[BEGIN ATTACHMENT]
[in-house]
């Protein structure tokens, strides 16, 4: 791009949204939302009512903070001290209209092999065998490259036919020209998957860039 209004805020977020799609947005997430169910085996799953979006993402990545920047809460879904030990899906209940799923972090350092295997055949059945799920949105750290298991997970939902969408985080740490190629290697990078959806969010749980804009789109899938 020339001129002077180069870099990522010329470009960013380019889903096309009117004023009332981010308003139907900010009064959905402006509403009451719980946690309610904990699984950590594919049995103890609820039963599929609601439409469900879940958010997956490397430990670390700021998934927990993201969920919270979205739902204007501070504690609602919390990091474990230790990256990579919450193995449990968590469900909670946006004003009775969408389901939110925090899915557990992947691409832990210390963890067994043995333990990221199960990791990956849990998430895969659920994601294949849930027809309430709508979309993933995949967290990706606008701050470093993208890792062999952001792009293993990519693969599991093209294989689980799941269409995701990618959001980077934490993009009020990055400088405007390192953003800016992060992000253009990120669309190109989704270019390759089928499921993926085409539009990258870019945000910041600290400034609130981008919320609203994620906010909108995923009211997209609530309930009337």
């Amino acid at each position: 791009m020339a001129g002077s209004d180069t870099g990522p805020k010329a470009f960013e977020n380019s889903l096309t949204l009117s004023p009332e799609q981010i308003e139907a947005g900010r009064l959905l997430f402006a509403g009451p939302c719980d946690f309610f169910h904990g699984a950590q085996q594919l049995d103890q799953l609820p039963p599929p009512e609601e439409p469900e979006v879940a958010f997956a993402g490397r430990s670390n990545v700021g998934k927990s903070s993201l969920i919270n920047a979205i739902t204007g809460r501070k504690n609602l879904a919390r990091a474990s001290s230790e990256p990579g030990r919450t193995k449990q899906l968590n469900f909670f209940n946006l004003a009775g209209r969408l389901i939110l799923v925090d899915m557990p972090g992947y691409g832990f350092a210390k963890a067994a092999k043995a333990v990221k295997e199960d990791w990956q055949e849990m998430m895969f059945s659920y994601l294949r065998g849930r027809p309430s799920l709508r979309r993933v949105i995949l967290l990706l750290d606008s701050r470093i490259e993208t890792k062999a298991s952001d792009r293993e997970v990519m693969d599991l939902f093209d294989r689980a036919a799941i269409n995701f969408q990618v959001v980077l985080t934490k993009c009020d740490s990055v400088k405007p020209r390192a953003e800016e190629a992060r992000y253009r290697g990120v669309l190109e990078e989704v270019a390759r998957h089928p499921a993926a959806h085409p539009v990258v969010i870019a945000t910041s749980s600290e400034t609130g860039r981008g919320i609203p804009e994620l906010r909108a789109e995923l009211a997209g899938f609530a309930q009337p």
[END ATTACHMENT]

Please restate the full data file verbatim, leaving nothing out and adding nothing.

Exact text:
[in-house]
């Protein structure tokens, strides 16, 4: 791009949204939302009512903070001290209209092999065998490259036919020209998957860039 209004805020977020799609947005997430169910085996799953979006993402990545920047809460879904030990899906209940799923972090350092295997055949059945799920949105750290298991997970939902969408985080740490190629290697990078959806969010749980804009789109899938 020339001129002077180069870099990522010329470009960013380019889903096309009117004023009332981010308003139907900010009064959905402006509403009451719980946690309610904990699984950590594919049995103890609820039963599929609601439409469900879940958010997956490397430990670390700021998934927990993201969920919270979205739902204007501070504690609602919390990091474990230790990256990579919450193995449990968590469900909670946006004003009775969408389901939110925090899915557990992947691409832990210390963890067994043995333990990221199960990791990956849990998430895969659920994601294949849930027809309430709508979309993933995949967290990706606008701050470093993208890792062999952001792009293993990519693969599991093209294989689980799941269409995701990618959001980077934490993009009020990055400088405007390192953003800016992060992000253009990120669309190109989704270019390759089928499921993926085409539009990258870019945000910041600290400034609130981008919320609203994620906010909108995923009211997209609530309930009337």
């Amino acid at each position: 791009m020339a001129g002077s209004d180069t870099g990522p805020k010329a470009f960013e977020n380019s889903l096309t949204l009117s004023p009332e799609q981010i308003e139907a947005g900010r009064l959905l997430f402006a509403g009451p939302c719980d946690f309610f169910h904990g699984a950590q085996q594919l049995d103890q799953l609820p039963p599929p009512e609601e439409p469900e979006v879940a958010f997956a993402g490397r430990s670390n990545v700021g998934k927990s903070s993201l969920i919270n920047a979205i739902t204007g809460r501070k504690n609602l879904a919390r990091a474990s001290s230790e990256p990579g030990r919450t193995k449990q899906l968590n469900f909670f209940n946006l004003a009775g209209r969408l389901i939110l799923v925090d899915m557990p972090g992947y691409g832990f350092a210390k963890a067994a092999k043995a333990v990221k295997e199960d990791w990956q055949e849990m998430m895969f059945s659920y994601l294949r065998g849930r027809p309430s799920l709508r979309r993933v949105i995949l967290l990706l750290d606008s701050r470093i490259e993208t890792k062999a298991s952001d792009r293993e997970v990519m693969d599991l939902f093209d294989r689980a036919a799941i269409n995701f969408q990618v959001v980077l985080t934490k993009c009020d740490s990055v400088k405007p020209r390192a953003e800016e190629a992060r992000y253009r290697g990120v669309l190109e990078e989704v270019a390759r998957h089928p499921a993926a959806h085409p539009v990258v969010i870019a945000t910041s749980s600290e400034t609130g860039r981008g919320i609203p804009e994620l906010r909108a789109e995923l009211a997209g899938f609530a309930q009337p």